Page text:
Martin Doerfler, MD – Associate Chief Medical Officer at Northwell Health and a leading advocate for sepsis awareness and education.

Lisa Bartlett (Davis) – Sepsis advocate who started community awareness events in Illinois and Colorado after the death of her husband to sepsis.

Tom Ahrens, PhD – Nurse educator and leader in educating nurses on sepsis best practices.

Hillary Spangler – Sepsis survivor who has gone on to medical school and is an advocate for sepsis education and awareness.

Kennedy Health – A hospital system in NJ that has demonstrated a system-wide commitment to improving treatment and outcomes from sepsis.

Erin Kay Flatley Spirit Award – Audrey Leishman and the Begin Again Foundation


Kevin Tracey, MD – President and CEO of The Feinstein Institute for Medical Research, and President and Professor of the Elmezzi Graduate School of Molecular Medicine;

Sam Bass – The first officially licensed artist of NASCAR, and sepsis survivor;

Rom Duckworth – Emergency responder and award-winning educator;

Leo Araujo – Sepsis awareness advocate and founder of Fantastic Fun Day fundraising and awareness event;

Susan Irick – Sepsis survivor, nurse, and sepsis and pneumonia disease manager at Northeast Georgia Medical Center;

Carolinas HealthCare System – Developed a Sepsis Collaborative to improve recognition of sepsis and reduce mortality.


Every Mother Counts – A non-profit 501(c)(3) organization dedicated to making pregnancy and childbirth safe for every mother.

Intermountain Healthcare – A healthcare system that developed a sepsis checklist for providers, which cut sepsis mortality rates.

Jeff and Helene Zehnder – The couple behind the creation of the Raleigh, NC, Step On Sepsis Inaugural 5K Road Race & Walk, which was held this past March. Helene is also a nurse.

Laura Messineo – A nurse who is a driving force for sepsis education in her health system. Aside from working to improve sepsis care, Laura has traveled to Washington, DC, to advocate for better sepsis awareness.


Gary Black – Gary Black is a sepsis survivor and author of “Gyroscope: A Survival of Sepsis.” Gary was one of SA’s first Faces of Sepsis. On his website, Gary describes the book: “GYROSCOPE reveals my entire harrowing experience of cascading to the edge of death from severe sepsis. It explores my mental, physical, and spiritual traumas and triumphs from onset to recovery. It also includes 52 illustrations that express my pain, anguish, dreams, delirium, and personal awakenings, a brief medical glossary, and research references.”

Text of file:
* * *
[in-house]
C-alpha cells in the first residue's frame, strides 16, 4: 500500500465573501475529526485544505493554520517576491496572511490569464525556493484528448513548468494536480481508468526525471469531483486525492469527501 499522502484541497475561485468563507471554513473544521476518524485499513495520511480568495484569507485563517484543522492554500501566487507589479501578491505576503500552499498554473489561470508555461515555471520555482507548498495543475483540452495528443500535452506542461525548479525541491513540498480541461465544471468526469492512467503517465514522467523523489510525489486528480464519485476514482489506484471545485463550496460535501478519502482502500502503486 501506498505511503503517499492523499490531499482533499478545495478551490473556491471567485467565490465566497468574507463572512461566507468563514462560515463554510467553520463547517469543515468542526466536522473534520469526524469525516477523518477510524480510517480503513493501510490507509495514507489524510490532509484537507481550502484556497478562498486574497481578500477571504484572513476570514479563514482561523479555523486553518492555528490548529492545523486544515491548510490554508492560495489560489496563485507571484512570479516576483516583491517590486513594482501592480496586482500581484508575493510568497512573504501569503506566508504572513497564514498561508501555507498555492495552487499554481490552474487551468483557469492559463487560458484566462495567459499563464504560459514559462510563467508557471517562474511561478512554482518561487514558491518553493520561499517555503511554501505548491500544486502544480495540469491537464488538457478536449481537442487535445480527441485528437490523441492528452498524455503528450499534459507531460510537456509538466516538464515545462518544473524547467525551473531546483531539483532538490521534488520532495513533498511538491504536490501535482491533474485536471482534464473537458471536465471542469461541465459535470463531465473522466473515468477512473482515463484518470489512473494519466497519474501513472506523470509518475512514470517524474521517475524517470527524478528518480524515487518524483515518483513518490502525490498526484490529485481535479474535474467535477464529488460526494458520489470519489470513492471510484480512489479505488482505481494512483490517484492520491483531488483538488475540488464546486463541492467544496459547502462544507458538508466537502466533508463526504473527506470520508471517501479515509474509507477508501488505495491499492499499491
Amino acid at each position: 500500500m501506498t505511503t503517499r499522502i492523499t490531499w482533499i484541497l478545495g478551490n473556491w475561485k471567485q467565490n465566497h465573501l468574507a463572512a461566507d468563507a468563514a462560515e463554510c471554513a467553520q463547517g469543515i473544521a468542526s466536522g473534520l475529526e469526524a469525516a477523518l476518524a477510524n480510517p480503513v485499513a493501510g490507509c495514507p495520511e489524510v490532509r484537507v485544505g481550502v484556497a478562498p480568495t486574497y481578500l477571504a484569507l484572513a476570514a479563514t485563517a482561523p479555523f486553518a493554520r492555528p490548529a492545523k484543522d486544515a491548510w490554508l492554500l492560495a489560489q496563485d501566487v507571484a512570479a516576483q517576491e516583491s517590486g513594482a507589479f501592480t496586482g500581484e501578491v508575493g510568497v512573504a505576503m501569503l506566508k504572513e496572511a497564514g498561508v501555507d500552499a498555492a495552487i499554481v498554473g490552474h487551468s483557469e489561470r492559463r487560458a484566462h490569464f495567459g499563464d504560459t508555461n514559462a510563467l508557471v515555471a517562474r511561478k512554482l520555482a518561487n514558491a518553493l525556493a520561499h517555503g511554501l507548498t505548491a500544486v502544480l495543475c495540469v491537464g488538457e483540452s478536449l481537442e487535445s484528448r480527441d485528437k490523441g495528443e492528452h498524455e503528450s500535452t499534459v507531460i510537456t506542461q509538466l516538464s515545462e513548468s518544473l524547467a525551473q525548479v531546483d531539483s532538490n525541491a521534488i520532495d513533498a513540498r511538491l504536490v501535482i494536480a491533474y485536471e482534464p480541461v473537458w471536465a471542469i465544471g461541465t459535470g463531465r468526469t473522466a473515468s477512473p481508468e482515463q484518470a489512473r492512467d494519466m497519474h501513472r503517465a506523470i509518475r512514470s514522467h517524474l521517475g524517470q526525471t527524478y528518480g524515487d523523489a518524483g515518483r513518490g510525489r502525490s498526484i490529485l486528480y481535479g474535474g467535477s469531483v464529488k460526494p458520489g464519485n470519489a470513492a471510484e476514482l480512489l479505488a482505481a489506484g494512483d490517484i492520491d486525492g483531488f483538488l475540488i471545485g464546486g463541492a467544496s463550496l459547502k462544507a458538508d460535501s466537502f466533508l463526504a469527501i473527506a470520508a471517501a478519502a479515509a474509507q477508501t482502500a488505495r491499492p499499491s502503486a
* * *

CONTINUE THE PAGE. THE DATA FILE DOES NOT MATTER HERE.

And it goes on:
Governor Andrew M. Cuomo, New York State – Governor Cuomo is the first U.S. politician to directly address the issue of sepsis and the importance of sepsis awareness. Gov. Cuomo announced that New York State will be the first state to require that all hospitals adopt best practices for the early identification and treatment of the disease.

GE Healthcare Education Services – The education arm of GE Healthcare has been in a leader in raising awareness about sepsis among healthcare professionals. Their push for sepsis education in their Nursing Library of Online Education, including their video Communication: Sounding the Alarm for Sepsis, has allowed nurses from all over to benefit from information that they may otherwise not be able to access. GE Healthcare also provides scientific posters and professional education sessions about sepsis at professional conferences, such as at the American Association of Critical Care Nurses. Since nurses are the front-line healthcare professionals, this education and awareness is invaluable.

David Goldhill – Author of “Catastrophic Care: How American Health Care Killed My Father–and How We Can Fix It”David, who is president and CEO of GSN (the Gameshow Network), lost his father to sepsis and after learning more about what happened, he wrote his book. “Catastrophic Care.” David gives many talks about issues regarding health care and he begins his talks by telling the audience how his father died. In March, David was the keynote speaker at a major conference for healthcare journalists – people who need to hear the word “sepsis.”

Mark Lambert – Former President of Sepsis Alliance. Mark was the first president of Sepsis Alliance and was instrumental in helping shape and guide Sepsis Alliance. Mark not only helped put together the team that works behind the scenes, but he was a major force behind developing SA’s mission. He also helped build the board of directors, spearheaded the creation of Sepsis Alliance’s first video, Sepsis: Emergency, and brought together the Merinoff Symposium 2010: Sepsis – Speaking with One Voice – an important turning point in how healthcare professionals around the world viewed sepsis.